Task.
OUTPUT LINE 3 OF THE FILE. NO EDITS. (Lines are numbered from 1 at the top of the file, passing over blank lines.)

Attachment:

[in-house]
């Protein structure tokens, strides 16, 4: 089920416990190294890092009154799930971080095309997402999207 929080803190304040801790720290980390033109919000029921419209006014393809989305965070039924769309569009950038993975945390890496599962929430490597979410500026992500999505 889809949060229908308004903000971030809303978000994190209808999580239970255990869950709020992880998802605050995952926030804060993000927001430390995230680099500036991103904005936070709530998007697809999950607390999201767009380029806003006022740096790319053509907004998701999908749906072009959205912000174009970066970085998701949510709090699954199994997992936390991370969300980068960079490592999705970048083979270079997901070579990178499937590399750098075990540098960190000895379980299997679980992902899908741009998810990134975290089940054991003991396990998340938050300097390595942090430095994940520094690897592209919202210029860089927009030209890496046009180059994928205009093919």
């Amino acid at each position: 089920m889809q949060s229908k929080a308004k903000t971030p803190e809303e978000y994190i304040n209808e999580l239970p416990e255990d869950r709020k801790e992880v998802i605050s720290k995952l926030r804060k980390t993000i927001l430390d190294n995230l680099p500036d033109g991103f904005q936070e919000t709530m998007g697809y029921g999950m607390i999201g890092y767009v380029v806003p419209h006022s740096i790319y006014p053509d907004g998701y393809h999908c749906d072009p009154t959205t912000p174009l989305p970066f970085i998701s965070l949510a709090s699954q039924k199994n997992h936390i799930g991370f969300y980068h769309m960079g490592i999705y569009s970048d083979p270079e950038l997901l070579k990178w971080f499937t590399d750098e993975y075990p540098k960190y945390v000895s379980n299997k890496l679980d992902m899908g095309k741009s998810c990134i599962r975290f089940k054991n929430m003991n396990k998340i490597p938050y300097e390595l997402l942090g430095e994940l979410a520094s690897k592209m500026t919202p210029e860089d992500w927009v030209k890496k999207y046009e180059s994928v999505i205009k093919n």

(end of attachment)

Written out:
């Amino acid at each position: 089920m889809q949060s229908k929080a308004k903000t971030p803190e809303e978000y994190i304040n209808e999580l239970p416990e255990d869950r709020k801790e992880v998802i605050s720290k995952l926030r804060k980390t993000i927001l430390d190294n995230l680099p500036d033109g991103f904005q936070e919000t709530m998007g697809y029921g999950m607390i999201g890092y767009v380029v806003p419209h006022s740096i790319y006014p053509d907004g998701y393809h999908c749906d072009p009154t959205t912000p174009l989305p970066f970085i998701s965070l949510a709090s699954q039924k199994n997992h936390i799930g991370f969300y980068h769309m960079g490592i999705y569009s970048d083979p270079e950038l997901l070579k990178w971080f499937t590399d750098e993975y075990p540098k960190y945390v000895s379980n299997k890496l679980d992902m899908g095309k741009s998810c990134i599962r975290f089940k054991n929430m003991n396990k998340i490597p938050y300097e390595l997402l942090g430095e994940l979410a520094s690897k592209m500026t919202p210029e860089d992500w927009v030209k890496k999207y046009e180059s994928v999505i205009k093919n």